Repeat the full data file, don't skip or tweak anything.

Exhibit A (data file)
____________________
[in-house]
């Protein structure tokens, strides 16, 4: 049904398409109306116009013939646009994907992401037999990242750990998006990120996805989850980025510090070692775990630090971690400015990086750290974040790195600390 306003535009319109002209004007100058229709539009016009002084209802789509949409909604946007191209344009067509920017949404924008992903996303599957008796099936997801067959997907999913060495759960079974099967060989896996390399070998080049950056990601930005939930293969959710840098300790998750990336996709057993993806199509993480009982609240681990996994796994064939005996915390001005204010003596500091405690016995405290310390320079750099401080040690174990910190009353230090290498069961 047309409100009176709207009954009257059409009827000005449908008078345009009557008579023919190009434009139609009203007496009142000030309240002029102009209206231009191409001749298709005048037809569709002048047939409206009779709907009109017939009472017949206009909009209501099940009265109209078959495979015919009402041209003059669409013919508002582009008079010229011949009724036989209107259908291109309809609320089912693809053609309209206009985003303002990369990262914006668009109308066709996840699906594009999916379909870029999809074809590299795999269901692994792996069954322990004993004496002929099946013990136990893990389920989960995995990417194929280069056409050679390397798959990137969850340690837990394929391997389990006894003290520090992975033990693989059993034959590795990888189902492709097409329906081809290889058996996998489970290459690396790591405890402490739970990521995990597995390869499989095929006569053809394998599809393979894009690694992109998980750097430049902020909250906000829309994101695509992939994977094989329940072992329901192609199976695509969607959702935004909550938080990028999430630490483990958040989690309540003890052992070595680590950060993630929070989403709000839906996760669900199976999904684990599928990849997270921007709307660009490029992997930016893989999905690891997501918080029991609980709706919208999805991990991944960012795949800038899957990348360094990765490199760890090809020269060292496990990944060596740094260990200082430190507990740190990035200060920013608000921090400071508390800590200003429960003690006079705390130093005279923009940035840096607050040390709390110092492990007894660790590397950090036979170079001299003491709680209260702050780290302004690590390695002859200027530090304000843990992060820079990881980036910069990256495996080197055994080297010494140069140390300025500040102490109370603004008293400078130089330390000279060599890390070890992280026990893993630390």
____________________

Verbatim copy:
[in-house]
């Protein structure tokens, strides 16, 4: 049904398409109306116009013939646009994907992401037999990242750990998006990120996805989850980025510090070692775990630090971690400015990086750290974040790195600390 306003535009319109002209004007100058229709539009016009002084209802789509949409909604946007191209344009067509920017949404924008992903996303599957008796099936997801067959997907999913060495759960079974099967060989896996390399070998080049950056990601930005939930293969959710840098300790998750990336996709057993993806199509993480009982609240681990996994796994064939005996915390001005204010003596500091405690016995405290310390320079750099401080040690174990910190009353230090290498069961 047309409100009176709207009954009257059409009827000005449908008078345009009557008579023919190009434009139609009203007496009142000030309240002029102009209206231009191409001749298709005048037809569709002048047939409206009779709907009109017939009472017949206009909009209501099940009265109209078959495979015919009402041209003059669409013919508002582009008079010229011949009724036989209107259908291109309809609320089912693809053609309209206009985003303002990369990262914006668009109308066709996840699906594009999916379909870029999809074809590299795999269901692994792996069954322990004993004496002929099946013990136990893990389920989960995995990417194929280069056409050679390397798959990137969850340690837990394929391997389990006894003290520090992975033990693989059993034959590795990888189902492709097409329906081809290889058996996998489970290459690396790591405890402490739970990521995990597995390869499989095929006569053809394998599809393979894009690694992109998980750097430049902020909250906000829309994101695509992939994977094989329940072992329901192609199976695509969607959702935004909550938080990028999430630490483990958040989690309540003890052992070595680590950060993630929070989403709000839906996760669900199976999904684990599928990849997270921007709307660009490029992997930016893989999905690891997501918080029991609980709706919208999805991990991944960012795949800038899957990348360094990765490199760890090809020269060292496990990944060596740094260990200082430190507990740190990035200060920013608000921090400071508390800590200003429960003690006079705390130093005279923009940035840096607050040390709390110092492990007894660790590397950090036979170079001299003491709680209260702050780290302004690590390695002859200027530090304000843990992060820079990881980036910069990256495996080197055994080297010494140069140390300025500040102490109370603004008293400078130089330390000279060599890390070890992280026990893993630390």